Renwick said DHEC’s Public Health Laboratory is “well-stocked” and has maintained a 24- to 48-hour turnaround on test results. The current daily capacity is 2,000 tests per day, but the agency has worked with private partners to bring that capacity up to 8,800 per day, she said. The agency only accounts for one-in-five tests in the state, according to DHEC data.
More testing ahead
Starting in September, DHEC will hold at least one testing event per week in each county, Renwick said. Two or three per week will be held in large counties. Those tests will be free and available to anyone regardless of symptoms. Results will be available within 48 to 72 hours, Renwick said.
DHEC is also working with the University of South Carolina, the Medical University of South Carolina and Clemson University on quicker, less invasive saliva testing, Renwick said.
To ramp up testing to adequate levels, the agency will need to employ saliva testing, Beaufort Republican Sen. Tom Davis said.
Davis told Statehouse Report he has recently emailed DHEC to again reiterate what the Senate wants from the agency in getting to 10 percent population testing daily.
“That’s something that should be happening now. We need this now, and you (DHEC) tell us, the General Assembly, what you need to get to that goal,” Davis said, adding that testing only 2 or 5 percent of the population won’t lead to mitigation of the virus.
“If we want to see cases decline, if we want to slow community spread, we ramp up testing. Testing whole populations on a mass-scale,” he said. “We know that’s the way to slow community spread.”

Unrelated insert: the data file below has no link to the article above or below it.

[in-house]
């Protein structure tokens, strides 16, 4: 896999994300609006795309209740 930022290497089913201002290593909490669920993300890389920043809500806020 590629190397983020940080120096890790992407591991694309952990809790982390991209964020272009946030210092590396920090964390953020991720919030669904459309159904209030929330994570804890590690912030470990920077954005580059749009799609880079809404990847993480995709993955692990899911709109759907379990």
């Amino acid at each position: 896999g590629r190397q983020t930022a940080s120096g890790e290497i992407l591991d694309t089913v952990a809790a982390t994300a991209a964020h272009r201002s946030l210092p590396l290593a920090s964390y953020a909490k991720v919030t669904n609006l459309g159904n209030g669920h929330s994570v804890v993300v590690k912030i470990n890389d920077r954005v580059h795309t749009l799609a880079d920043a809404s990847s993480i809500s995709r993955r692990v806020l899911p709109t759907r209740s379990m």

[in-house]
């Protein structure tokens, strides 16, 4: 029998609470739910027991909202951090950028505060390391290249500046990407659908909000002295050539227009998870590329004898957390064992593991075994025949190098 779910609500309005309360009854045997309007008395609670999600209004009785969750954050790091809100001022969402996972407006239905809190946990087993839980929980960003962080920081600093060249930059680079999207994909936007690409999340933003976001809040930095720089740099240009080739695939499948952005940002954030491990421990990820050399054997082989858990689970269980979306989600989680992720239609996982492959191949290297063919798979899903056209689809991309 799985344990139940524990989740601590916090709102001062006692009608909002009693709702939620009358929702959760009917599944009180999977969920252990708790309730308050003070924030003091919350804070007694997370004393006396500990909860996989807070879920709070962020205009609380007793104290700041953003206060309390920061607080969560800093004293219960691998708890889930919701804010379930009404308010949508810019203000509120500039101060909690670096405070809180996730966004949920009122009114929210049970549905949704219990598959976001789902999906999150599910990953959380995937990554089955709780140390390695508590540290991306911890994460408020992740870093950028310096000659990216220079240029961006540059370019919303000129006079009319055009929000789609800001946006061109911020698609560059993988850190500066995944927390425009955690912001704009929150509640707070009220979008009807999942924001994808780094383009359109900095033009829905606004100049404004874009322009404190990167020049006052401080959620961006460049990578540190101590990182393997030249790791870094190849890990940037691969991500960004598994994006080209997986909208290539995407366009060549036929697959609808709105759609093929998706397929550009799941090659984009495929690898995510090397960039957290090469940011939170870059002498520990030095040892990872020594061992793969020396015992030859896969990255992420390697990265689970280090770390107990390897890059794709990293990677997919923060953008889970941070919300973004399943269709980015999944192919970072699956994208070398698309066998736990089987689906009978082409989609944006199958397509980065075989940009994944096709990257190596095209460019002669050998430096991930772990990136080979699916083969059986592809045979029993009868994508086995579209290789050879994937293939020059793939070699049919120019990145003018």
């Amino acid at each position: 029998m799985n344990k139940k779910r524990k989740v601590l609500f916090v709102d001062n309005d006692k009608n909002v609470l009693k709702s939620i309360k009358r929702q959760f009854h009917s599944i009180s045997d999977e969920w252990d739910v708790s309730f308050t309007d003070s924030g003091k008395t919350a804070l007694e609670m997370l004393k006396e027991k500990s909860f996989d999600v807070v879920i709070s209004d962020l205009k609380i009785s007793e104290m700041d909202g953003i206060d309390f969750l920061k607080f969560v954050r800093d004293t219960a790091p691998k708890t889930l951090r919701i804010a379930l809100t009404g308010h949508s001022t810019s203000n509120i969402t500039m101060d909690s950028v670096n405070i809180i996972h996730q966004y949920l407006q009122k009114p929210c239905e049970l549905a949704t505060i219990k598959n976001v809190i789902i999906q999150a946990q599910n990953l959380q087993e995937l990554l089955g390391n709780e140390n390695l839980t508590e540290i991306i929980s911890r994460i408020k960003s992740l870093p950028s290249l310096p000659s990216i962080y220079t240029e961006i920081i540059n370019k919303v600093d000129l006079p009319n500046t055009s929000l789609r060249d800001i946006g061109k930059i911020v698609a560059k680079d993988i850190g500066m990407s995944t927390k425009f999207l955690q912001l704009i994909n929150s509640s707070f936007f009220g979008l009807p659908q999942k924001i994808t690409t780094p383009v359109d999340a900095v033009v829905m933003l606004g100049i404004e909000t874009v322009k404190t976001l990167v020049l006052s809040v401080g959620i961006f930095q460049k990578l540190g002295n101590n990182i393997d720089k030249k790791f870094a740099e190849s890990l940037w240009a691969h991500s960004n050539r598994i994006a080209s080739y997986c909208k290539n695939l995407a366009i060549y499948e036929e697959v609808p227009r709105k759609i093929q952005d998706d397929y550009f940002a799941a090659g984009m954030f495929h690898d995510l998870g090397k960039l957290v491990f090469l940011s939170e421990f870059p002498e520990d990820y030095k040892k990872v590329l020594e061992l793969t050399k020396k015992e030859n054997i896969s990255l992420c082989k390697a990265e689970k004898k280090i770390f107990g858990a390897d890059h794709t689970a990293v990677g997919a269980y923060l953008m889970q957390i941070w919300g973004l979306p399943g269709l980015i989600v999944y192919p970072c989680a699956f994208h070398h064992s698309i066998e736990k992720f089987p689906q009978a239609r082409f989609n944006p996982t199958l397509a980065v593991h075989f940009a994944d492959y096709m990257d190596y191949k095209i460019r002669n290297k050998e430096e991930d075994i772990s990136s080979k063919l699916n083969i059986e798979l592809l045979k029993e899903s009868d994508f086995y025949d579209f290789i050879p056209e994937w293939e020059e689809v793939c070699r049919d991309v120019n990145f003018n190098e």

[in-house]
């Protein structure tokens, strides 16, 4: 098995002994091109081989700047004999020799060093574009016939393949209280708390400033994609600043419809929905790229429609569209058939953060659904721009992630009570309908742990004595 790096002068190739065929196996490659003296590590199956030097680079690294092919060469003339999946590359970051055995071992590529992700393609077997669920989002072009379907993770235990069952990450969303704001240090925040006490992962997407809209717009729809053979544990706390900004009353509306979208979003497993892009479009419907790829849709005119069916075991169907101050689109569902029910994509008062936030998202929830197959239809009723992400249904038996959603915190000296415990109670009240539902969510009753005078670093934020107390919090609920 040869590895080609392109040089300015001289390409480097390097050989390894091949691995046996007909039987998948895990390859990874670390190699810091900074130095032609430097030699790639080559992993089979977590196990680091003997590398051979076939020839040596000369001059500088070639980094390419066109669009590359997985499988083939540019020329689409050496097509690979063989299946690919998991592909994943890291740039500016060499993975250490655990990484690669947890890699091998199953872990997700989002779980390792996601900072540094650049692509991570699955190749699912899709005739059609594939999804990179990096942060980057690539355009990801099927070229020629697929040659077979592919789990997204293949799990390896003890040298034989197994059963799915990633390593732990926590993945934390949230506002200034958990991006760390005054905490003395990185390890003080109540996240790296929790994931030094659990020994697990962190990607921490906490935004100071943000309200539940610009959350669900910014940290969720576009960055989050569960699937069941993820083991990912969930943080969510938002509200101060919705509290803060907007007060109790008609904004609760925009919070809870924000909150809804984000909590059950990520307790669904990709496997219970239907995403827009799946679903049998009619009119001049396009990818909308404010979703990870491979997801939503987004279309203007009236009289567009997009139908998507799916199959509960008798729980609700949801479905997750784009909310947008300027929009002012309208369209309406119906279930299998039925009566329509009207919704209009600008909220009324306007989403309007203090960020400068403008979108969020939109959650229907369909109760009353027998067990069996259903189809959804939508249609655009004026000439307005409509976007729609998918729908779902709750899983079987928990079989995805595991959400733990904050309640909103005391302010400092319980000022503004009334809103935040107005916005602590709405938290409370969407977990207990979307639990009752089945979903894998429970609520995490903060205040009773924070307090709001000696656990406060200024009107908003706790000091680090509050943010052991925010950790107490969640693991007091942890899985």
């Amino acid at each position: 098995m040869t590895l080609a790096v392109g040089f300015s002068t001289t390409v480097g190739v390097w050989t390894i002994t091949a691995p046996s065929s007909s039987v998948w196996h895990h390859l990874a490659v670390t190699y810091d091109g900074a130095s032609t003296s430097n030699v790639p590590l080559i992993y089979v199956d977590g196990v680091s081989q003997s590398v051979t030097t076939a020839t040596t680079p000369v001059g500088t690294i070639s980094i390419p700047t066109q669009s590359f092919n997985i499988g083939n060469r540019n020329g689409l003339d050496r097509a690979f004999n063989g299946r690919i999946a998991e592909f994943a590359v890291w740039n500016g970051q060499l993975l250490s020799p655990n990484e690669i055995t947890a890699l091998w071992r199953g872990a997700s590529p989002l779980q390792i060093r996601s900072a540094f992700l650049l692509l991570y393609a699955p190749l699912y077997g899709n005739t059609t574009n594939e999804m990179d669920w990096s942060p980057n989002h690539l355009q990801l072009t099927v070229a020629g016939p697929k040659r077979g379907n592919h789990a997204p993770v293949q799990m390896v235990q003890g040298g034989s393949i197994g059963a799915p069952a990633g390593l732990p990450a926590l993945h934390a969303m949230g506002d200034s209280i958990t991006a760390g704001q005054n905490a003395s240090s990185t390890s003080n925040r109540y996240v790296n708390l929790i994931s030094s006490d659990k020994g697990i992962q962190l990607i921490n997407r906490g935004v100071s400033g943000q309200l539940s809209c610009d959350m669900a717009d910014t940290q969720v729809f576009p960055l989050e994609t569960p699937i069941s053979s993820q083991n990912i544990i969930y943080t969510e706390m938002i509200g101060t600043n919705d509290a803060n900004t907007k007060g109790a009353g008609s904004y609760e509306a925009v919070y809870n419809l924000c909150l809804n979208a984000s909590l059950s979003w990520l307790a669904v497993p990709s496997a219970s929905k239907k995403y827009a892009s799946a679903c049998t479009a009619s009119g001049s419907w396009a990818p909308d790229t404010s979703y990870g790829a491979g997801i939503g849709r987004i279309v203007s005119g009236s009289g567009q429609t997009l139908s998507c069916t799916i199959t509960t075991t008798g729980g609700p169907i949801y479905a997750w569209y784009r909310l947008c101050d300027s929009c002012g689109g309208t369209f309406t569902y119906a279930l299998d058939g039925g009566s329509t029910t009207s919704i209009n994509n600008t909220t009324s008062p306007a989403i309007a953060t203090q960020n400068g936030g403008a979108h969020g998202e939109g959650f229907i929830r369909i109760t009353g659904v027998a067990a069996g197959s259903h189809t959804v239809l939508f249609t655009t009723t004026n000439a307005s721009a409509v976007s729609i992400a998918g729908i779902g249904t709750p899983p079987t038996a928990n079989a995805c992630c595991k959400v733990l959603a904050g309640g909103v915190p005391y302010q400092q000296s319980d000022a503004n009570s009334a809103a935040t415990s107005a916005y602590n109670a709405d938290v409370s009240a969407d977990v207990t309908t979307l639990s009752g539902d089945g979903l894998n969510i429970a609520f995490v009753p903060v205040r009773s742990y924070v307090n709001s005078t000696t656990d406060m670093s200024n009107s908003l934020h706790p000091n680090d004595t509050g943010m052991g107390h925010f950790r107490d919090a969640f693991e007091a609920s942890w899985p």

Davis said testing can help get people to self-isolate and help identify more infected people for contact tracers.
Why more testing matters
If you don’t do enough testing for the virus, then you don’t know how widespread it is in the community, experts say.
“If you report only the number of cases but you do not report the number of tests then you don’t know if the declining number of cases is a good thing,” said former USC professor and public health expert Gere Fulton of Columbia. “What we really need to know from a public health standpoint is whether or not things are getting safer for people in South Carolina.”
To understand whether the state is doing enough testing, experts point to two indicators: the percentage of positive tests and hospital-bed occupancy.
“If the percent positive is not going up with the decrease in testing then that would mean that the decrease in cases is not due to the decrease in testing,” Rennert said. “But if the percent positive is staying positive or going down then it’s a sign that cases are not going down due to the decreased testing.”
A percent positive of 5 percent is recommended by federal and international organizations, such as the World Health Organization, for virus control and considerations for reopening the economy. It’s a metric that has peaked and valleyed in South Carolina, usually hovering between 10 and 20 percent.
“We continue to look at several metrics. We would like for the percent positive to be lower than it is currently,” Traxler said.
But if cases are truly dropping, Rennert said, the state should also see fewer hospitalizations. According to DHEC data, hospital-bed occupancies for all regions appear to be on the rise over the last week.